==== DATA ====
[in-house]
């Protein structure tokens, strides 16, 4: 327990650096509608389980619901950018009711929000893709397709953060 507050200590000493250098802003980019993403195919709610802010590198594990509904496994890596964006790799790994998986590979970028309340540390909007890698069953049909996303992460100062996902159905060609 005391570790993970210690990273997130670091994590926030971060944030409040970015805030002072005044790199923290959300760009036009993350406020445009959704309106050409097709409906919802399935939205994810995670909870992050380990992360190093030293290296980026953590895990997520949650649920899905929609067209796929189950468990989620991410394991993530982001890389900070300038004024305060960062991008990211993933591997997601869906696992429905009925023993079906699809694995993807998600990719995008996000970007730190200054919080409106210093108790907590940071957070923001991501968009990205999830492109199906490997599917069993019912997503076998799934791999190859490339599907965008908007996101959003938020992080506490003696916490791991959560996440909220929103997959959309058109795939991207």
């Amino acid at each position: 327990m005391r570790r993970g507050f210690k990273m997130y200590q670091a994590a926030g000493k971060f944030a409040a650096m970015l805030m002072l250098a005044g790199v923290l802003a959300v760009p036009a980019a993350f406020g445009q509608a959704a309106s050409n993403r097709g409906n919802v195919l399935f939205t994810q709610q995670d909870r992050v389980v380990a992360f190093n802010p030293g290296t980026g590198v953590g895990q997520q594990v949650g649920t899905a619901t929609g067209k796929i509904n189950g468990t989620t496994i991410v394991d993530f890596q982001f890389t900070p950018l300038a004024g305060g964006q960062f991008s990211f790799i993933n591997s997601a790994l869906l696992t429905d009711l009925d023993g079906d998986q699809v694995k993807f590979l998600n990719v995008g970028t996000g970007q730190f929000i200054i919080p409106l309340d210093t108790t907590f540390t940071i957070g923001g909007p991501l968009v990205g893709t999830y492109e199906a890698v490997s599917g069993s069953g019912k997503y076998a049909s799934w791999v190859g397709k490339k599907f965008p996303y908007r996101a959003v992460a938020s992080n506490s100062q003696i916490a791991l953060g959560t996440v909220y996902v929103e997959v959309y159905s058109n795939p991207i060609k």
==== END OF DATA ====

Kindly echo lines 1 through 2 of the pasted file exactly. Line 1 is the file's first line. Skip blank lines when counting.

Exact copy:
[in-house]
């Protein structure tokens, strides 16, 4: 327990650096509608389980619901950018009711929000893709397709953060 507050200590000493250098802003980019993403195919709610802010590198594990509904496994890596964006790799790994998986590979970028309340540390909007890698069953049909996303992460100062996902159905060609 005391570790993970210690990273997130670091994590926030971060944030409040970015805030002072005044790199923290959300760009036009993350406020445009959704309106050409097709409906919802399935939205994810995670909870992050380990992360190093030293290296980026953590895990997520949650649920899905929609067209796929189950468990989620991410394991993530982001890389900070300038004024305060960062991008990211993933591997997601869906696992429905009925023993079906699809694995993807998600990719995008996000970007730190200054919080409106210093108790907590940071957070923001991501968009990205999830492109199906490997599917069993019912997503076998799934791999190859490339599907965008908007996101959003938020992080506490003696916490791991959560996440909220929103997959959309058109795939991207």